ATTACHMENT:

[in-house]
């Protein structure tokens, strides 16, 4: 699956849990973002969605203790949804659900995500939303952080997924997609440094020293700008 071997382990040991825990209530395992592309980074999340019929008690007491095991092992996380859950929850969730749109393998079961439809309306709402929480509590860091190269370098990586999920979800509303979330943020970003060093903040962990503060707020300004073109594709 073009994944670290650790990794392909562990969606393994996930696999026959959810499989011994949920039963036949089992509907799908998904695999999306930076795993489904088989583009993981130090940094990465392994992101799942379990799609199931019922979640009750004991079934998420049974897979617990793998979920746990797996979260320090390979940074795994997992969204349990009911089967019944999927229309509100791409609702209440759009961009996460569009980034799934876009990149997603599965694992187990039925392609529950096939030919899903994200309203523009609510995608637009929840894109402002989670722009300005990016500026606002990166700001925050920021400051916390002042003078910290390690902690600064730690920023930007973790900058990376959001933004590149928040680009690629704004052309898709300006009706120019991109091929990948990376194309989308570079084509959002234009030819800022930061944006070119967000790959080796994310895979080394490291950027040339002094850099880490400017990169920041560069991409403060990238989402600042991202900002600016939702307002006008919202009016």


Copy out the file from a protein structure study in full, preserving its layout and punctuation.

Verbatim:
[in-house]
């Protein structure tokens, strides 16, 4: 699956849990973002969605203790949804659900995500939303952080997924997609440094020293700008 071997382990040991825990209530395992592309980074999340019929008690007491095991092992996380859950929850969730749109393998079961439809309306709402929480509590860091190269370098990586999920979800509303979330943020970003060093903040962990503060707020300004073109594709 073009994944670290650790990794392909562990969606393994996930696999026959959810499989011994949920039963036949089992509907799908998904695999999306930076795993489904088989583009993981130090940094990465392994992101799942379990799609199931019922979640009750004991079934998420049974897979617990793998979920746990797996979260320090390979940074795994997992969204349990009911089967019944999927229309509100791409609702209440759009961009996460569009980034799934876009990149997603599965694992187990039925392609529950096939030919899903994200309203523009609510995608637009929840894109402002989670722009300005990016500026606002990166700001925050920021400051916390002042003078910290390690902690600064730690920023930007973790900058990376959001933004590149928040680009690629704004052309898709300006009706120019991109091929990948990376194309989308570079084509959002234009030819800022930061944006070119967000790959080796994310895979080394490291950027040339002094850099880490400017990169920041560069991409403060990238989402600042991202900002600016939702307002006008919202009016």